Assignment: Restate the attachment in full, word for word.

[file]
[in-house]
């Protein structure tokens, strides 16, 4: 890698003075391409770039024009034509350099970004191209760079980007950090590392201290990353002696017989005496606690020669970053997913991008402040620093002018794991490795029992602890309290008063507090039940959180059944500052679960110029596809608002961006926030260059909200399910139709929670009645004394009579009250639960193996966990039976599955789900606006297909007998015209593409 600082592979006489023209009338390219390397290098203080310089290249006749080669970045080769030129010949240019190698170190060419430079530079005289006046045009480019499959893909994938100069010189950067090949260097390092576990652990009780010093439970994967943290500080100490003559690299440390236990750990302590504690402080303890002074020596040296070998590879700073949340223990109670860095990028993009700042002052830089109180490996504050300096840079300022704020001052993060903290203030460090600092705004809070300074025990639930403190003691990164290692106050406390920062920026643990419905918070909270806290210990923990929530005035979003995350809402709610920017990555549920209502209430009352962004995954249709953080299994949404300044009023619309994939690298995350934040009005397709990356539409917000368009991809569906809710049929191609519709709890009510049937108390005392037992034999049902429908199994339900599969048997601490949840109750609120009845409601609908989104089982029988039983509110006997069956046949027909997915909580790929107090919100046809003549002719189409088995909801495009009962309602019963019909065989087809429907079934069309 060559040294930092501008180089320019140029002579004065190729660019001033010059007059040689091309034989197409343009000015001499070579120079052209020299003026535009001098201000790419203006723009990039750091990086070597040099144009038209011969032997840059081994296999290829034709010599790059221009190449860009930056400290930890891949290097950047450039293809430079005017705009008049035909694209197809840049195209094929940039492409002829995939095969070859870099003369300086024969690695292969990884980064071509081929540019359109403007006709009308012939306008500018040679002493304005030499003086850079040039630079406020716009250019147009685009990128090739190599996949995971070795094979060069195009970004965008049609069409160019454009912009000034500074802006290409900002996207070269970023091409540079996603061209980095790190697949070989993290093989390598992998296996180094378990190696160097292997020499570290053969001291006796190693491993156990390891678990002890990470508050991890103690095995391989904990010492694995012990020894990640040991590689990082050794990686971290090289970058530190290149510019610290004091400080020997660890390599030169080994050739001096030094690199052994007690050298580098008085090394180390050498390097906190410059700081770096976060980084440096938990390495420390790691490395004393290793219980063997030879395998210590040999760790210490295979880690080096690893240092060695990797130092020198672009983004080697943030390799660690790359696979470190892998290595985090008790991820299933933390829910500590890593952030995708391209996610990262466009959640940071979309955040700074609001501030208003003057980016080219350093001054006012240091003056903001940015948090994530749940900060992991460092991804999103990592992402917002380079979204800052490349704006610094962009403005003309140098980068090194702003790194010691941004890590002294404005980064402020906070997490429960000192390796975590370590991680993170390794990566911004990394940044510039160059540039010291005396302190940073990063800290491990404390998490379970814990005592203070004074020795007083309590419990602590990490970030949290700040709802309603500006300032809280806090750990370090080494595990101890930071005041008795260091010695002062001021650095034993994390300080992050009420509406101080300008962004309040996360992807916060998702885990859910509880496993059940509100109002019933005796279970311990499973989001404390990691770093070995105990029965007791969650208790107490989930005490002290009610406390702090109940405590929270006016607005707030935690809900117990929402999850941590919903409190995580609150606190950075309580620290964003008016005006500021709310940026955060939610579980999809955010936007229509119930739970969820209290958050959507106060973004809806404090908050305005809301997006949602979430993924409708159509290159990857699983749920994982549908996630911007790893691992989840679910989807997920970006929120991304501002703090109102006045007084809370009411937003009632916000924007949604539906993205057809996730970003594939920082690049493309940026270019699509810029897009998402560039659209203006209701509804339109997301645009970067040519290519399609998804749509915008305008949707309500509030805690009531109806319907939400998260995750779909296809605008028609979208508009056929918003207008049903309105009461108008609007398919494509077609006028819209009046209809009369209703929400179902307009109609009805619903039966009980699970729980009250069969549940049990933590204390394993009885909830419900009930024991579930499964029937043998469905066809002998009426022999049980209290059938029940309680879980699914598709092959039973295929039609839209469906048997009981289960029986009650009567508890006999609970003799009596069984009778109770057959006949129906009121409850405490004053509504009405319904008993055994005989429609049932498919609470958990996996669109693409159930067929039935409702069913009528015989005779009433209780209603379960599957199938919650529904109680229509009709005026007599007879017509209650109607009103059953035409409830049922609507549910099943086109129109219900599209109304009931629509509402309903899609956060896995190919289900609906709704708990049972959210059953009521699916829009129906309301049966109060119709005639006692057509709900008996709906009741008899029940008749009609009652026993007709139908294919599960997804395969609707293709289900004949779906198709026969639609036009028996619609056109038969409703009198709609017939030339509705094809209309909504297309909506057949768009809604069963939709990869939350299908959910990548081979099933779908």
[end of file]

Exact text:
[in-house]
């Protein structure tokens, strides 16, 4: 890698003075391409770039024009034509350099970004191209760079980007950090590392201290990353002696017989005496606690020669970053997913991008402040620093002018794991490795029992602890309290008063507090039940959180059944500052679960110029596809608002961006926030260059909200399910139709929670009645004394009579009250639960193996966990039976599955789900606006297909007998015209593409 600082592979006489023209009338390219390397290098203080310089290249006749080669970045080769030129010949240019190698170190060419430079530079005289006046045009480019499959893909994938100069010189950067090949260097390092576990652990009780010093439970994967943290500080100490003559690299440390236990750990302590504690402080303890002074020596040296070998590879700073949340223990109670860095990028993009700042002052830089109180490996504050300096840079300022704020001052993060903290203030460090600092705004809070300074025990639930403190003691990164290692106050406390920062920026643990419905918070909270806290210990923990929530005035979003995350809402709610920017990555549920209502209430009352962004995954249709953080299994949404300044009023619309994939690298995350934040009005397709990356539409917000368009991809569906809710049929191609519709709890009510049937108390005392037992034999049902429908199994339900599969048997601490949840109750609120009845409601609908989104089982029988039983509110006997069956046949027909997915909580790929107090919100046809003549002719189409088995909801495009009962309602019963019909065989087809429907079934069309 060559040294930092501008180089320019140029002579004065190729660019001033010059007059040689091309034989197409343009000015001499070579120079052209020299003026535009001098201000790419203006723009990039750091990086070597040099144009038209011969032997840059081994296999290829034709010599790059221009190449860009930056400290930890891949290097950047450039293809430079005017705009008049035909694209197809840049195209094929940039492409002829995939095969070859870099003369300086024969690695292969990884980064071509081929540019359109403007006709009308012939306008500018040679002493304005030499003086850079040039630079406020716009250019147009685009990128090739190599996949995971070795094979060069195009970004965008049609069409160019454009912009000034500074802006290409900002996207070269970023091409540079996603061209980095790190697949070989993290093989390598992998296996180094378990190696160097292997020499570290053969001291006796190693491993156990390891678990002890990470508050991890103690095995391989904990010492694995012990020894990640040991590689990082050794990686971290090289970058530190290149510019610290004091400080020997660890390599030169080994050739001096030094690199052994007690050298580098008085090394180390050498390097906190410059700081770096976060980084440096938990390495420390790691490395004393290793219980063997030879395998210590040999760790210490295979880690080096690893240092060695990797130092020198672009983004080697943030390799660690790359696979470190892998290595985090008790991820299933933390829910500590890593952030995708391209996610990262466009959640940071979309955040700074609001501030208003003057980016080219350093001054006012240091003056903001940015948090994530749940900060992991460092991804999103990592992402917002380079979204800052490349704006610094962009403005003309140098980068090194702003790194010691941004890590002294404005980064402020906070997490429960000192390796975590370590991680993170390794990566911004990394940044510039160059540039010291005396302190940073990063800290491990404390998490379970814990005592203070004074020795007083309590419990602590990490970030949290700040709802309603500006300032809280806090750990370090080494595990101890930071005041008795260091010695002062001021650095034993994390300080992050009420509406101080300008962004309040996360992807916060998702885990859910509880496993059940509100109002019933005796279970311990499973989001404390990691770093070995105990029965007791969650208790107490989930005490002290009610406390702090109940405590929270006016607005707030935690809900117990929402999850941590919903409190995580609150606190950075309580620290964003008016005006500021709310940026955060939610579980999809955010936007229509119930739970969820209290958050959507106060973004809806404090908050305005809301997006949602979430993924409708159509290159990857699983749920994982549908996630911007790893691992989840679910989807997920970006929120991304501002703090109102006045007084809370009411937003009632916000924007949604539906993205057809996730970003594939920082690049493309940026270019699509810029897009998402560039659209203006209701509804339109997301645009970067040519290519399609998804749509915008305008949707309500509030805690009531109806319907939400998260995750779909296809605008028609979208508009056929918003207008049903309105009461108008609007398919494509077609006028819209009046209809009369209703929400179902307009109609009805619903039966009980699970729980009250069969549940049990933590204390394993009885909830419900009930024991579930499964029937043998469905066809002998009426022999049980209290059938029940309680879980699914598709092959039973295929039609839209469906048997009981289960029986009650009567508890006999609970003799009596069984009778109770057959006949129906009121409850405490004053509504009405319904008993055994005989429609049932498919609470958990996996669109693409159930067929039935409702069913009528015989005779009433209780209603379960599957199938919650529904109680229509009709005026007599007879017509209650109607009103059953035409409830049922609507549910099943086109129109219900599209109304009931629509509402309903899609956060896995190919289900609906709704708990049972959210059953009521699916829009129906309301049966109060119709005639006692057509709900008996709906009741008899029940008749009609009652026993007709139908294919599960997804395969609707293709289900004949779906198709026969639609036009028996619609056109038969409703009198709609017939030339509705094809209309909504297309909506057949768009809604069963939709990869939350299908959910990548081979099933779908």